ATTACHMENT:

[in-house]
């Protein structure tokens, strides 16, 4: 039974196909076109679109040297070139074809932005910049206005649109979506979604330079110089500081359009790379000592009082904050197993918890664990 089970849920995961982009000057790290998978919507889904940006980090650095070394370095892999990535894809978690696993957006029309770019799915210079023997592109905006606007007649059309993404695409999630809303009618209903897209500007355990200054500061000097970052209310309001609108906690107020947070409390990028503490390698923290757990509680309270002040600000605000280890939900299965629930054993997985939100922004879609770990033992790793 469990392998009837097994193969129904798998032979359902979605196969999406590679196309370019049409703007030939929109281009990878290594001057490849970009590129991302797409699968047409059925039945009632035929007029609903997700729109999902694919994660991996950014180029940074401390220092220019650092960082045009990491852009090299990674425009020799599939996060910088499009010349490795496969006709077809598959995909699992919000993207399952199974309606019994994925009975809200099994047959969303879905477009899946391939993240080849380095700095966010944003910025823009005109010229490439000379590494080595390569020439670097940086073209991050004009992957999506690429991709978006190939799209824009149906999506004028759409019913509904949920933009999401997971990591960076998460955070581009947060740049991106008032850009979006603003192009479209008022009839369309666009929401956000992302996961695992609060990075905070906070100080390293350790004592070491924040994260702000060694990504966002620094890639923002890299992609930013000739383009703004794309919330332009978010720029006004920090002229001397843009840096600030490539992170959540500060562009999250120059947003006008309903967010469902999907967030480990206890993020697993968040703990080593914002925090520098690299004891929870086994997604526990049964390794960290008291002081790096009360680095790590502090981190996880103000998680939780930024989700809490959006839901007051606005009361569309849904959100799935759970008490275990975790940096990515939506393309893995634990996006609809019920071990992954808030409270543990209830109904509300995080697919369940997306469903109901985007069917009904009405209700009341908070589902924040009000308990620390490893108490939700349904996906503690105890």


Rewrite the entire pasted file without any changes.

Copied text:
[in-house]
């Protein structure tokens, strides 16, 4: 039974196909076109679109040297070139074809932005910049206005649109979506979604330079110089500081359009790379000592009082904050197993918890664990 089970849920995961982009000057790290998978919507889904940006980090650095070394370095892999990535894809978690696993957006029309770019799915210079023997592109905006606007007649059309993404695409999630809303009618209903897209500007355990200054500061000097970052209310309001609108906690107020947070409390990028503490390698923290757990509680309270002040600000605000280890939900299965629930054993997985939100922004879609770990033992790793 469990392998009837097994193969129904798998032979359902979605196969999406590679196309370019049409703007030939929109281009990878290594001057490849970009590129991302797409699968047409059925039945009632035929007029609903997700729109999902694919994660991996950014180029940074401390220092220019650092960082045009990491852009090299990674425009020799599939996060910088499009010349490795496969006709077809598959995909699992919000993207399952199974309606019994994925009975809200099994047959969303879905477009899946391939993240080849380095700095966010944003910025823009005109010229490439000379590494080595390569020439670097940086073209991050004009992957999506690429991709978006190939799209824009149906999506004028759409019913509904949920933009999401997971990591960076998460955070581009947060740049991106008032850009979006603003192009479209008022009839369309666009929401956000992302996961695992609060990075905070906070100080390293350790004592070491924040994260702000060694990504966002620094890639923002890299992609930013000739383009703004794309919330332009978010720029006004920090002229001397843009840096600030490539992170959540500060562009999250120059947003006008309903967010469902999907967030480990206890993020697993968040703990080593914002925090520098690299004891929870086994997604526990049964390794960290008291002081790096009360680095790590502090981190996880103000998680939780930024989700809490959006839901007051606005009361569309849904959100799935759970008490275990975790940096990515939506393309893995634990996006609809019920071990992954808030409270543990209830109904509300995080697919369940997306469903109901985007069917009904009405209700009341908070589902924040009000308990620390490893108490939700349904996906503690105890």